The first thing to do is the database software patching. We already have the patch files available on /ORCL, but they’re still owned by root. We need to connect to the Docker container as root (-u 0), and change the ownership of the files:

docker exec -u 0 -it d183 bash
  chown -R oracle:oinstall /opt/oracle/oradata/patch

Additionally, the tagfile and the startupDB.sh need to be modified. We’re changing the version tag in the tagfile and removing the second datapatch run from the startDB.sh file:

  echo "db:18.4" > /opt/oracle/tagfile
  sed -i.back -e '/# remove for non-18.3 #/d' /opt/oracle/startDB.sh
  exit

Next, we connect to the same container as the default user (Oracle) and will perform the normal patching activities of the database software – replace the OPatch with the new one, stop the DB and the listener, and apply the 18.4.0.0.181016 DB and OJVM release update patches. No need to start the DB at this point, as that and the datapatch run will be done during the startup of the container:

docker exec -it d183 bash
  cd $ORACLE_HOME
  rm -rf OPatch
  unzip -q /opt/oracle/oradata/patch/p6880880_180000_Linux-x86-64.zip
 
  export ORACLE_SID=ORCLCDB
  ORAENV_ASK=NO
  . oraenv
  sqlplus / as sysdba << EOF
    shut immediate;
    exit;
EOF
  lsnrctl stop
 
  cd /opt/oracle/oradata/patch/28689117/28655784/
  opatch apply -silent
  cd /opt/oracle/oradata/patch/28689117/28502229/
  opatch apply -silent
  exit

Now, the container “d183” currently contains the exact contents we want to have in our 18.4 version of the Docker image – db:18.4. Luckily, it’s easy to create an image from a running container. Let’s do that, and let’s remove the d183 container (because it contains 18.4 software, thus the name is confusing). We’ll also remove the old 18.3-tmp image because it is no longer needed.

docker commit -m "created by patching db:18.3" d183 db:18.4
docker stop d183
docker rm d183
docker image rm db:18.3-tmp
docker image ls
  REPOSITORY          TAG                 IMAGE ID            CREATED             SIZE
  db                  18.4                320eeb4c0b96        6 seconds ago       14.3GB
  db                  18.3                f0b291b882cb        2 hours ago         10.4GB
  oracle/database     18.3.0-ee           b761c85e8061        3 hours ago         10.3GB
  oraclelinux         7-slim              b8b00d5b0a75        2 weeks ago         117MB

Does it really work?

It’s easy to test it, we just need to create the containers for each version of the database image – “db:18.3” and “db:18.4”, then we can start and stop them interchangeably to observe how the datapatch upgrades or downgrades the database. You can keep both containers around, but only one of them is allowed to be started at the same time.

docker run -d -it --name d184 -v /ORCL/oradb:/opt/oracle/oradata --privileged db:18.4
docker logs d184 -f
  # Datapatch is expected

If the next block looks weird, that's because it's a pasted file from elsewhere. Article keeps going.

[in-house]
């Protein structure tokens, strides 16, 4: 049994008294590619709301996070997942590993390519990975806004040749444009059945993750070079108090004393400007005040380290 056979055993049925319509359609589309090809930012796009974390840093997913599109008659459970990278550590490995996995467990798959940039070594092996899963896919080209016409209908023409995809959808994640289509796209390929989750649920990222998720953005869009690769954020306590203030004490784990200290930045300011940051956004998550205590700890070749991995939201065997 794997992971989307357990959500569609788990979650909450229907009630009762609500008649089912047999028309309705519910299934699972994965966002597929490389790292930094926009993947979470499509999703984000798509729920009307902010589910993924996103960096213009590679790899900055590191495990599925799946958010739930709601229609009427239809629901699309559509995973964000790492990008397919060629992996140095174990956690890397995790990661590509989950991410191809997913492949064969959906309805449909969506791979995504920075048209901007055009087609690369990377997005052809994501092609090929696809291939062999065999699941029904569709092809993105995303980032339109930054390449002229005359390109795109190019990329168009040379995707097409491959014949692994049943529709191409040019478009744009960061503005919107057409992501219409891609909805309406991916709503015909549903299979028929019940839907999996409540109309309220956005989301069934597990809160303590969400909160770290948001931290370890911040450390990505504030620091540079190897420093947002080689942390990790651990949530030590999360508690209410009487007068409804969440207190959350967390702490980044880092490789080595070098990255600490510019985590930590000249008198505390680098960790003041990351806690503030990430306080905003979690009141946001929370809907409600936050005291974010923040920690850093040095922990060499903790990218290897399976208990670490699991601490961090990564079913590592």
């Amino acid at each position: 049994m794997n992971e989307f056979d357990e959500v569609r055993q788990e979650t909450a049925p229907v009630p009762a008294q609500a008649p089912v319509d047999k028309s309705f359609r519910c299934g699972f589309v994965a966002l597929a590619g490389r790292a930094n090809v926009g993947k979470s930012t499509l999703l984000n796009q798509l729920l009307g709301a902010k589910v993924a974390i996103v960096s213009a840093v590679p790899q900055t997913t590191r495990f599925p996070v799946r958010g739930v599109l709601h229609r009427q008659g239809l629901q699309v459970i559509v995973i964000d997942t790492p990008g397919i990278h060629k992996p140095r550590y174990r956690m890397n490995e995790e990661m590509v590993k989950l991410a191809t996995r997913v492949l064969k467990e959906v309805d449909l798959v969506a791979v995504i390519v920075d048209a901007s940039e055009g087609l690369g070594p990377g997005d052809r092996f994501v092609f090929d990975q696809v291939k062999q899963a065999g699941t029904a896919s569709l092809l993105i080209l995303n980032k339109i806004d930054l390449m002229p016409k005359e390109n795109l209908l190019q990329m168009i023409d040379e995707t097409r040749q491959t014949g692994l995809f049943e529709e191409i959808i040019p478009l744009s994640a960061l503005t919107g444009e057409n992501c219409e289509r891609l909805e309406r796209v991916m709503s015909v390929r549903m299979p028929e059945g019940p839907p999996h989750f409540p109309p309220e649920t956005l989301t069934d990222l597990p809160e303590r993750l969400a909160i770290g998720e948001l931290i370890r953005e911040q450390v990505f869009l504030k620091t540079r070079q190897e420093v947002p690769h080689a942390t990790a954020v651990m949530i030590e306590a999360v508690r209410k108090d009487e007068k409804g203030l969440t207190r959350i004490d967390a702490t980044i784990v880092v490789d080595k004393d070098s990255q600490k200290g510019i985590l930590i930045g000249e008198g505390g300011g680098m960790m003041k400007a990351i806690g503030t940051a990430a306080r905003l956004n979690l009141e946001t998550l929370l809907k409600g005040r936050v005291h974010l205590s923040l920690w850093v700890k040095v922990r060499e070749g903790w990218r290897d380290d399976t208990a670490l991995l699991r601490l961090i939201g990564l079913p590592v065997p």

# Ctrl-C when done
docker stop d184 && docker logs d184
docker run -d -it --name d183 -v /ORCL/oradb:/opt/oracle/oradata --privileged db:18.3
docker logs d183 -f
  # Datapatch is expected to remove 18.4 patches
  # Ctrl-C when done
docker stop d183 && docker logs d183
docker start d184 && docker logs d184 -f
  # Datapatch is expected to apply the 18.4 patches again
  # Ctrl-C when done
docker stop d184 && docker logs d184
docker start d184 && docker logs d184 -f
  # Datapatch is NOT expected as we started from 18.4 container the last time too
  # Ctrl-C when done
docker stop d184

The full outputs of all commands executed in this blog are available here.

Summary

The blog post turned out to be longer than I expected, and it might make you think the process is more complicated than expected. Please, take a look at this flowchart describing the main tasks that were performed – there’s really not too much going on!

Overview of creating the db:18.3 and db:18.4 images.

After completing the whole process. You’ll have two Docker containers – d183 and d184 – that you can start interchangeably to patch or de-patch the database between versions 18.3 and 18.4. This approach should also work with the majority of other patches, not only with the release update patches as displayed in this post.

Additionally, you should be able to create more databases by following these steps:

  1. Start a new container X from “Oracle/database:18.3.0-ee”, map a different location for datafiles.
  2. Remove the new container X – it will still leave the data files in place.
  3. Create containers from images db:18.3 and db:18.4 to allow the automated patching that we implemented here.

Conclusions

Obviously, this is far from a “production-ready” solution, but the purpose was to show what’s possible. If you’re working in an organization where developers have their own databases and they want to be able to roll forward and back between different patch levels, they might prefer pulling an image from the container registry and being on a different patch level a few moment later rather than performing the more tedious approach of a manual patch installation or rollback by themselves.

This blog shows a conceptual implementing of a self-service patching feature for Oracle Databases. It’s very likely your experience will be different when you give this idea a go. You’ll probably use a different version of the RDBMS software and the patches you install will probably be different. Additionally, some extra steps specific to your environment will be required, and you’ll also want to think about the ability of running several databases on the same host at the same time.

Despite that, I hope this blog post gives you a few fresh ideas on how to improve and simplify the database development in your company.

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About the Author

Maris Elsins is an experienced Oracle Applications DBA currently working as Lead Database Consultant at The Pythian Group. His main areas of expertise are troubleshooting and performance tuning of Oracle Database and e-Business Suite systems. He is a blogger and a frequent speaker at Oracle related conferences such as UKOUG, Collaborate, Oracle OpenWorld, HotSos, and others. Maris is an Oracle ACE, an Oracle Certified Master, and a co-author of “Practical Oracle Database Appliance” (Apress, 2014). He's also a member of the board at Latvian Oracle User Group.